Amazon wants to launch another 4,538 satellites to provide wireless broadband internet under Project Kuiper, according to a fresh filing to America's communications watchdog.
The mega-corp was previously approved to send 3,236 birds into low Earth orbit by 2029. Now, it wants to expand that number to 7,774.
“Kuiper Systems LLC, a wholly owned subsidiary of Amazon, requests FCC authority to launch and operate a non-geostationary satellite orbit fixed-satellite service system as a part of Kuiper’s second-generation constellation,” it said in its application [PDF].
“Utilizing V-and Ku-band frequencies, the 'Kuiper-V System' will be comprised of 7,774 satellites in five altitude and inclination combinations between 590 and 650km, including two polar shells, and will provide high-speed, low-cost, and low-latency broadband services to tens of millions of customers domestically and internationally.”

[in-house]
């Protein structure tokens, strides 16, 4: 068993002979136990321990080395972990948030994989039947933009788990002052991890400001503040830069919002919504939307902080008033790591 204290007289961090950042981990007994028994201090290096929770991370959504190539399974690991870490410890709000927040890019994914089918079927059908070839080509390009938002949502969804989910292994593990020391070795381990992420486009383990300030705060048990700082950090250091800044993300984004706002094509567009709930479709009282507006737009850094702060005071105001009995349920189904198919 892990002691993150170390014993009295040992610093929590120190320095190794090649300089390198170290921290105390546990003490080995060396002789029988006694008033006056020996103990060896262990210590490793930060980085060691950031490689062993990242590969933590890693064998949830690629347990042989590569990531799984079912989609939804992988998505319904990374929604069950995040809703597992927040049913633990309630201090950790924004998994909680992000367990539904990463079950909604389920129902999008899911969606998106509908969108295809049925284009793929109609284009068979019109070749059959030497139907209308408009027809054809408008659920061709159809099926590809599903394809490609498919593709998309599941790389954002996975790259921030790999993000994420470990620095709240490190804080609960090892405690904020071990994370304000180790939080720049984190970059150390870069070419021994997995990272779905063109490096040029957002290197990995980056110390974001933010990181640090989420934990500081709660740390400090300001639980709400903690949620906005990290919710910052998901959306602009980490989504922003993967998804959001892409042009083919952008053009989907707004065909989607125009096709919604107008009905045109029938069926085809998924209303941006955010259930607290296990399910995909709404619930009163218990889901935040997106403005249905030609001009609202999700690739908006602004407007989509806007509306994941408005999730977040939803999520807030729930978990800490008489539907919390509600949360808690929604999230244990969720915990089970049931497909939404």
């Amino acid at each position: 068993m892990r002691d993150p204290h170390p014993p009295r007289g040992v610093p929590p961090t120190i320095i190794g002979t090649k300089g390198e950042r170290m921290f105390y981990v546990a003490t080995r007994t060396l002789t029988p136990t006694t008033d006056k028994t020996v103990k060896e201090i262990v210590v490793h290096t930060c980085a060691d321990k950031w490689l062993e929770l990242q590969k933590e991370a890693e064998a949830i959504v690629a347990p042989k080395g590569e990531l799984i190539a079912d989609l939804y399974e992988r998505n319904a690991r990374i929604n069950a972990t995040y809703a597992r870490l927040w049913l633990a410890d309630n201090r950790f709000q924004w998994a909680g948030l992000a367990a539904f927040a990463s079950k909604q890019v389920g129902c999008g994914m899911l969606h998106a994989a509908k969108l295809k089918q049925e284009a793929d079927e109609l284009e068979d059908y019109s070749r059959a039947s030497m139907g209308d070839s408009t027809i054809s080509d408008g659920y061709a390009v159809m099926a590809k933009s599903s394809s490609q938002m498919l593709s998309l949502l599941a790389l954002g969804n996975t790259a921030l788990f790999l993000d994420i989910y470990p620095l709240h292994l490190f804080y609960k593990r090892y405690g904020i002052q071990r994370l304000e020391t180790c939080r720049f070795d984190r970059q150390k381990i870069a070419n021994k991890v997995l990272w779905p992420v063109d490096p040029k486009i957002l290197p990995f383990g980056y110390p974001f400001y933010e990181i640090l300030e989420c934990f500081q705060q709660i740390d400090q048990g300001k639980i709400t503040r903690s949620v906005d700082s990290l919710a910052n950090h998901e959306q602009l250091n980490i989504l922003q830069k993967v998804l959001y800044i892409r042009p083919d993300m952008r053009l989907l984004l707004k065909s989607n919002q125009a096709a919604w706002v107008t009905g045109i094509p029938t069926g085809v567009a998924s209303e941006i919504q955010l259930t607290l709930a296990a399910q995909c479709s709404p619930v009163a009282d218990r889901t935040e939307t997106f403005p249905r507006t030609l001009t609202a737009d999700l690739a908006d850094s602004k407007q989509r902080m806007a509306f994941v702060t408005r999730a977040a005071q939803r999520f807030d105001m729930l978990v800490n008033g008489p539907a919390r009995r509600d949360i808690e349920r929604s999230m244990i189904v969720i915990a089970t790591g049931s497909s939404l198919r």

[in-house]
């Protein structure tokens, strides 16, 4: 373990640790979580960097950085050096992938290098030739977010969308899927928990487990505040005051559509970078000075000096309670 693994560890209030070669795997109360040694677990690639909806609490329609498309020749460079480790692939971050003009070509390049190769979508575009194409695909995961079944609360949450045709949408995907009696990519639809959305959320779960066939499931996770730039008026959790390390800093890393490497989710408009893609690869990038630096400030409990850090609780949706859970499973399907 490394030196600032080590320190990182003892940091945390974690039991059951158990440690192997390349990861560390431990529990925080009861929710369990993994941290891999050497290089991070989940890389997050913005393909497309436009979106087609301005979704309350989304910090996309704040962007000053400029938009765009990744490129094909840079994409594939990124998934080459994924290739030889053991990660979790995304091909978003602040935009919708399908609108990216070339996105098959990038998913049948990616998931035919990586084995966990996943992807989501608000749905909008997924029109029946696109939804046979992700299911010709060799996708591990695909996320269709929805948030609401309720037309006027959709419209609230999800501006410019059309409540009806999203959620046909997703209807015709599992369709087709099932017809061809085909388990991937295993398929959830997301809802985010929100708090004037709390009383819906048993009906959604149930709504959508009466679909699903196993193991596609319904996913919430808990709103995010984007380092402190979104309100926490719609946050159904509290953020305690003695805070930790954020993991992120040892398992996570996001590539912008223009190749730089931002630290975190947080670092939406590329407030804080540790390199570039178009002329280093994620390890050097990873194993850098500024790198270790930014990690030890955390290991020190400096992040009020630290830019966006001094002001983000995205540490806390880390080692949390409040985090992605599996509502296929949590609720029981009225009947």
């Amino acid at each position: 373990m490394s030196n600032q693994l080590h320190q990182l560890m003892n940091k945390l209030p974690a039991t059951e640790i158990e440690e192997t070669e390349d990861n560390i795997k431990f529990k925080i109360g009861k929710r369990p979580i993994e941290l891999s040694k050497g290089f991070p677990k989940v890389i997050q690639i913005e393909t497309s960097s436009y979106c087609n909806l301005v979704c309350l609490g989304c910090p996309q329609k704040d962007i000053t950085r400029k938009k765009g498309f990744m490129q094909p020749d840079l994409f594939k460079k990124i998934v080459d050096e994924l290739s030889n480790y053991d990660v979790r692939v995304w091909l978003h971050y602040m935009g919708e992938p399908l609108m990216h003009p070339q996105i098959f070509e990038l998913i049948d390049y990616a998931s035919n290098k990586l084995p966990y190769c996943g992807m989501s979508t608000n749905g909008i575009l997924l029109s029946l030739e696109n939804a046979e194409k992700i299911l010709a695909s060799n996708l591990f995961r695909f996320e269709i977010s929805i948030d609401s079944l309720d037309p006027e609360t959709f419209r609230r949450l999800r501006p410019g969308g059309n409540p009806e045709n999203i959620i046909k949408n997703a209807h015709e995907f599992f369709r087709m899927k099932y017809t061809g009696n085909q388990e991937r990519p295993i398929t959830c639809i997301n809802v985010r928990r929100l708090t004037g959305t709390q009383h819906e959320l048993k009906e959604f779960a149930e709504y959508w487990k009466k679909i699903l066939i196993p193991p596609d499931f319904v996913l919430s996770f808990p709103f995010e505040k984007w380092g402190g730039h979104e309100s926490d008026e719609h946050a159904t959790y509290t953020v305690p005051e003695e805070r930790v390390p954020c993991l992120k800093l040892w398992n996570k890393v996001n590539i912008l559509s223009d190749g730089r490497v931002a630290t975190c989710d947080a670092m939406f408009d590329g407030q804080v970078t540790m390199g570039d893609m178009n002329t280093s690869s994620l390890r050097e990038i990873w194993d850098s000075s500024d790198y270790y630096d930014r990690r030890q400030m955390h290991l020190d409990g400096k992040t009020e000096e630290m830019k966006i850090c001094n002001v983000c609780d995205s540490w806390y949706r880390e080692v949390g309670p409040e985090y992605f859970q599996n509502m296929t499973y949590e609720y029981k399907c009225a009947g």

The latest FCC request is the second one Amazon has filed this week. On Monday, it unveiled plans to lob two prototype satellites into orbit by Q4 2022 to test their broadband capabilities ahead of deploying the full Kuiper network.
"There is no substitute for in-orbit testing, and we expect to learn a lot given the complexity and risk of operating in such a challenging environment," enthused Rajeev Badyal, vice president of technology for the project. "We can’t wait to get started."
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There’s good reason to be hasty, however, considering competition is heating up. Rival SpaceX already has a head start with about 1,700 sats circling our planet and wants to launch tens of thousands more.
On Wednesday the FCC approved Boeing’s application [PDF] to eventually launch 147 satellites to provide data services to America, Puerto Rico, and the US Virgin Islands. And on Friday the UK government-backed OneWeb unveiled plans for another 648 satellites of their own, already nicknamed Brexit Broadband by some.
Orbital upstarts are getting in on the scene, too. Launch vehicle startup Astra has applied for approval to launch up to 13,620 satellites. These will be “supported by a global network of gateway earth stations” to transmit and receive V-band frequencies to supply broadband internet for customers mostly in the US [PDF].
Low Earth orbit looks like it could get very crowded, indeed. ®